HONOLULU — No one will be charged in the violent shaking assault of a toddler that left him with a brain injury nearly three years ago, the Hawaii attorney general’s office announced Wednesday.
Child welfare investigators determined Peyton Valiente was likely injured at his day care, which was operated by the wife of a Honolulu police officer. His parents, Chelsea and Rey Valiente, believed that police connection was the reason no one was ever arrested in the January 2015 assault.
The attorney general’s office told the Valientes the witnesses subpoenaed to testify before a grand jury invoked their fifth amendment right against self-incrimination, the couple told reporters.
“It was difficult to break the news to the parents … that our findings did not result in charges against a perpetrator,” Attorney General Doug Chin said in a statement. Despite multiple witnesses summoned to testify before a grand jury, a suspect couldn’t be identified, he said.
Deputy Attorney General James Walther confirmed witnesses refused to testify.
“They couldn’t move forward,” Chelsea Valiente said. “We’re frustrated we’re disappointed and yet we’re not surprised.”
The couple’s civil lawsuit against the sitter and her now-retired husband is in early stages of litigation, their attorney Chris Bouslog said,.
He added that it’s reasonable the attorney general investigation didn’t yield any charges. “We know that the attorney general conducted quite an extensive investigation into this.”
After Honolulu online news site Civil Beat detailed the family’s ordeal, then-acting Chief Cary Okimoto said earlier this year he had serious concerns and ordered an administrative investigation.
Okimoto apologized to the Valientes in March, saying he was disappointed the case didn’t move as quickly as it should have. Okimoto told the police commission that he personally looked into the case. Witnesses had already secured attorneys before detectives interviewed them, he said.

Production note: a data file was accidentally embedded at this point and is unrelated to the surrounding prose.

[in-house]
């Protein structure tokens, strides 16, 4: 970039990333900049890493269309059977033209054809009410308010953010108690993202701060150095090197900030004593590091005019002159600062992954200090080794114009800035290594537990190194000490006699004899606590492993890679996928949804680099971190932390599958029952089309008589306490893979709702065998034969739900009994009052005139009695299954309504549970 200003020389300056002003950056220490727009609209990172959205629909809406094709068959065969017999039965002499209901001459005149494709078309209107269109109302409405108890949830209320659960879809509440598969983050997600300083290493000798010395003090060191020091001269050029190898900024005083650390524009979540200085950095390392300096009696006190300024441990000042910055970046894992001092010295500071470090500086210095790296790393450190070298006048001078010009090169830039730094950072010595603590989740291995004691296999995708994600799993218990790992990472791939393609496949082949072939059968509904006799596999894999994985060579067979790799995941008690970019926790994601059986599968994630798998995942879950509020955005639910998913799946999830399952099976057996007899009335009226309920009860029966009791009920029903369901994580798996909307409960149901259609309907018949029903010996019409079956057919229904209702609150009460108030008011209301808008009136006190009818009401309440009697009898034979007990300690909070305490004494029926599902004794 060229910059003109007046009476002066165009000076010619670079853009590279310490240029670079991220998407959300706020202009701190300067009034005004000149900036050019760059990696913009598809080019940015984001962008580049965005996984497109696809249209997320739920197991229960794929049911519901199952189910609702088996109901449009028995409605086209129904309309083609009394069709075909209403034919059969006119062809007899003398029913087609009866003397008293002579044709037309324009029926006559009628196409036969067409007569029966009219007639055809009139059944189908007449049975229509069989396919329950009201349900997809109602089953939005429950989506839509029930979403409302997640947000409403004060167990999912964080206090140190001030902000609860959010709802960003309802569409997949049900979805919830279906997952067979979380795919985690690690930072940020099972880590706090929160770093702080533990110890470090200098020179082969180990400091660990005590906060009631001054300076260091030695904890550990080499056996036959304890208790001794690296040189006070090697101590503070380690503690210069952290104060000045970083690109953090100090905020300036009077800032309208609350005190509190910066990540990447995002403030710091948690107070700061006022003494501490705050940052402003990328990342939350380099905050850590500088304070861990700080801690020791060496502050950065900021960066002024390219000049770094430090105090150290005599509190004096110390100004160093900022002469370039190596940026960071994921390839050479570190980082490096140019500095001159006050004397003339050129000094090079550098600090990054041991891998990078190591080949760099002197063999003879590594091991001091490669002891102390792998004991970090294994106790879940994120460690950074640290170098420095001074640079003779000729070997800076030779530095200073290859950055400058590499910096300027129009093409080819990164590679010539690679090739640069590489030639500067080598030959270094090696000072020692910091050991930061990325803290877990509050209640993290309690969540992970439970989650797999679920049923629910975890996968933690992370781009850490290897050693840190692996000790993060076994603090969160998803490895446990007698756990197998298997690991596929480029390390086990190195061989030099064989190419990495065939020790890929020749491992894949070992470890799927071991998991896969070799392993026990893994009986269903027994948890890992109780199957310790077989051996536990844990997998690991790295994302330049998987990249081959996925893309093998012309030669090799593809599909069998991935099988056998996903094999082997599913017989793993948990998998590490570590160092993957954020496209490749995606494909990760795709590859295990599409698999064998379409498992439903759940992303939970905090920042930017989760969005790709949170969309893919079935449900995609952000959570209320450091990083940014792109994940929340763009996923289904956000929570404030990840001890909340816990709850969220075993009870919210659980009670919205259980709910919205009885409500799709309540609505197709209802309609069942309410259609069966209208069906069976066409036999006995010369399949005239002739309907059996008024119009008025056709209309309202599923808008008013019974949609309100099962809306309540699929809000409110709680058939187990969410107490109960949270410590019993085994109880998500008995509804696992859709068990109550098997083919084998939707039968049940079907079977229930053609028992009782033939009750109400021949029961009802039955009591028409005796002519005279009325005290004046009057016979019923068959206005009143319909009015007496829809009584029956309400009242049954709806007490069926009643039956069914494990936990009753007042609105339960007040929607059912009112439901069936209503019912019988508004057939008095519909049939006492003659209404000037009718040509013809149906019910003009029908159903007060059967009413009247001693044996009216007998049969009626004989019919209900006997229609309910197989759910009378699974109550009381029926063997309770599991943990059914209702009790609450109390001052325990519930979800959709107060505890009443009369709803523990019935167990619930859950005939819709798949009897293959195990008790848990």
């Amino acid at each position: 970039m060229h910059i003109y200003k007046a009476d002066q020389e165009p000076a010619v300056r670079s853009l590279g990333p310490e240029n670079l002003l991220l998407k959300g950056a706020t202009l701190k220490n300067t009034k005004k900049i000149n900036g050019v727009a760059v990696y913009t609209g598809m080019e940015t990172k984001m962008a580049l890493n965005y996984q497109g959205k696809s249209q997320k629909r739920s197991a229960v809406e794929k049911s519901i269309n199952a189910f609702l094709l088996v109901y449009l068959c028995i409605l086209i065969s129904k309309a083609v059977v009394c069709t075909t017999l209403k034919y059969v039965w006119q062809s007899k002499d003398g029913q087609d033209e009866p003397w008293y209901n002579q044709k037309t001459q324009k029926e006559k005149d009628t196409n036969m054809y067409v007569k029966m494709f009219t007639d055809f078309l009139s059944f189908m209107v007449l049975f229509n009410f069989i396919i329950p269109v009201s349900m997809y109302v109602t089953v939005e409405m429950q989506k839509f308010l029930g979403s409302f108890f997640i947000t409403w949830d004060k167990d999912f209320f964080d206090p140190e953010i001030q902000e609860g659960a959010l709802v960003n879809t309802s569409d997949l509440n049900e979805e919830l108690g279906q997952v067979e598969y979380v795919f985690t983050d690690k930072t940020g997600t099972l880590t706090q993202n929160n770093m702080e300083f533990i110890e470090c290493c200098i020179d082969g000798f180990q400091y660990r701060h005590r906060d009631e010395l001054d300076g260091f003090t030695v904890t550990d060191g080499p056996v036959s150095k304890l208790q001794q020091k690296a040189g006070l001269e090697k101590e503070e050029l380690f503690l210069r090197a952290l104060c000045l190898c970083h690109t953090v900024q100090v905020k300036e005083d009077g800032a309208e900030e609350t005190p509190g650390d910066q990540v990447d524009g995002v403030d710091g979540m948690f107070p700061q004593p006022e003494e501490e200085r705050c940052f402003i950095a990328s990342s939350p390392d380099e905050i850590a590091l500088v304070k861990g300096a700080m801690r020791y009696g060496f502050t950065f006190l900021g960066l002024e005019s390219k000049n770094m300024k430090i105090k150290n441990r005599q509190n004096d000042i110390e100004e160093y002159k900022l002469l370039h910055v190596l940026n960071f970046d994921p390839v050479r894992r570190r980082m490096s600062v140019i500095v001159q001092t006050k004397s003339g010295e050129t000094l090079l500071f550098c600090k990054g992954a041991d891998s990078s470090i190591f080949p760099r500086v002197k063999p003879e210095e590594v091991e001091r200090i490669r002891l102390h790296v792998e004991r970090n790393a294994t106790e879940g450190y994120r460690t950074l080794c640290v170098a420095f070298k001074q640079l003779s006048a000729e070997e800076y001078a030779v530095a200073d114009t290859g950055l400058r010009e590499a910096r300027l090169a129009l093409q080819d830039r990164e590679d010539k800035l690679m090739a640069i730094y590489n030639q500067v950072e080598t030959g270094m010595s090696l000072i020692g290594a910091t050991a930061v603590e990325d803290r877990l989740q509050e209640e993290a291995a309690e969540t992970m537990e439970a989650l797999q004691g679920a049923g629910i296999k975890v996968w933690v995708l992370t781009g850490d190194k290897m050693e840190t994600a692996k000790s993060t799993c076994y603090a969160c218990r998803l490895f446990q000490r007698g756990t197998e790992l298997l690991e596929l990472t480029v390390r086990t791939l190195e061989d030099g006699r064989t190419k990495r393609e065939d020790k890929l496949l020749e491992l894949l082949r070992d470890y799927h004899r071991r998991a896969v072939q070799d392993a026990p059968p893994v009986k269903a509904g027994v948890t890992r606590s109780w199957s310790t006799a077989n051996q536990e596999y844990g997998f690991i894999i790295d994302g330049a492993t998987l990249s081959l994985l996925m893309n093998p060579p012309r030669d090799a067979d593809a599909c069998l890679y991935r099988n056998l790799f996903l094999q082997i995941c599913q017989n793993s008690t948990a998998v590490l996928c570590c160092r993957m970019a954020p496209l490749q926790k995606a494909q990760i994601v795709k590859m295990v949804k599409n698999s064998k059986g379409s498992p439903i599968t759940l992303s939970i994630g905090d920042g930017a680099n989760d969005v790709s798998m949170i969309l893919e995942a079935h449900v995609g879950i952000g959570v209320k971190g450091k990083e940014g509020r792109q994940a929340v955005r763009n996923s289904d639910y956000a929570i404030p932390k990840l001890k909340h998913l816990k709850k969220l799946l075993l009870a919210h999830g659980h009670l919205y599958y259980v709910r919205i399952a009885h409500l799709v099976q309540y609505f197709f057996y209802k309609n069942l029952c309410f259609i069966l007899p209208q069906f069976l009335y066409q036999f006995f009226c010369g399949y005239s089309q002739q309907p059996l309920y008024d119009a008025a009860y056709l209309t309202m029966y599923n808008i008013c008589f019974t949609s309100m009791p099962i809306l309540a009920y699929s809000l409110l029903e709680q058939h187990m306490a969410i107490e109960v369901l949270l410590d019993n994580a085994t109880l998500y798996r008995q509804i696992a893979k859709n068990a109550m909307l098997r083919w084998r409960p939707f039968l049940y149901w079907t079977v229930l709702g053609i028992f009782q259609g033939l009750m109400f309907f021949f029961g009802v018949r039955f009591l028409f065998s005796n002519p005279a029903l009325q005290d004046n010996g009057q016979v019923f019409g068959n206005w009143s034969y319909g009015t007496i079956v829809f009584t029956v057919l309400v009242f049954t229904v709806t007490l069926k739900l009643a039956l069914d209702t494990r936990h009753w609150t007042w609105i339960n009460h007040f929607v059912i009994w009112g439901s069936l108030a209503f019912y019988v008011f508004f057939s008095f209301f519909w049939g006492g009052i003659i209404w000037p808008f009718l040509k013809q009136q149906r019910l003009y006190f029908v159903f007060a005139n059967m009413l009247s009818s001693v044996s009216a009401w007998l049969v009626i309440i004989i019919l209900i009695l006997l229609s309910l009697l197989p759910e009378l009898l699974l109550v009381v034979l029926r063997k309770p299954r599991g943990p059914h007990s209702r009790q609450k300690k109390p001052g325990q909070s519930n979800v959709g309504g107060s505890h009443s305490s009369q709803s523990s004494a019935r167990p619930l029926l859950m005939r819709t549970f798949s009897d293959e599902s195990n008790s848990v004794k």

Police turned the criminal case over to the state.
On Jan. 9, 2015, Chelsea Valiente said, she got a call from the baby sitter saying Peyton was having trouble waking up and had vomited earlier. His breathing was shallow, the woman told the mother.
Valiente, a nurse, told the baby sitter to call 911 and rushed over. When she arrived, “I saw him lying on the floor unresponsive, legs and arms stretched out and stiff,” she said in February.
Doctors found bleeding in Peyton’s brain, according to records provided by the Valientes.
Doctors told Valiente the only way Peyton could have suffered those kinds of injuries would be through forceful shaking. A doctor found finger-like bruising on Peyton’s back, so police and child-welfare services were called and the Valientes temporarily lost custody of Peyton.
A report by child-welfare investigators concluded the Valientes didn’t hurt Peyton and that it most likely happened in the baby sitter’s home. The state Department of Human Services then withdrew its petition for temporary foster custody.
The now-4-year-old boy is prone to head injuries and it’s not clear what other long-term effects will be, Bouslog said.
“Quite frankly we lose sleep on it all the time because we don’t have answers,” Chelsea Valiente said. “One day when Peyton is old enough to understand the extent of his injuries I have no answers to give him, other than this is what happened to you. But I have no answer as to who did it.”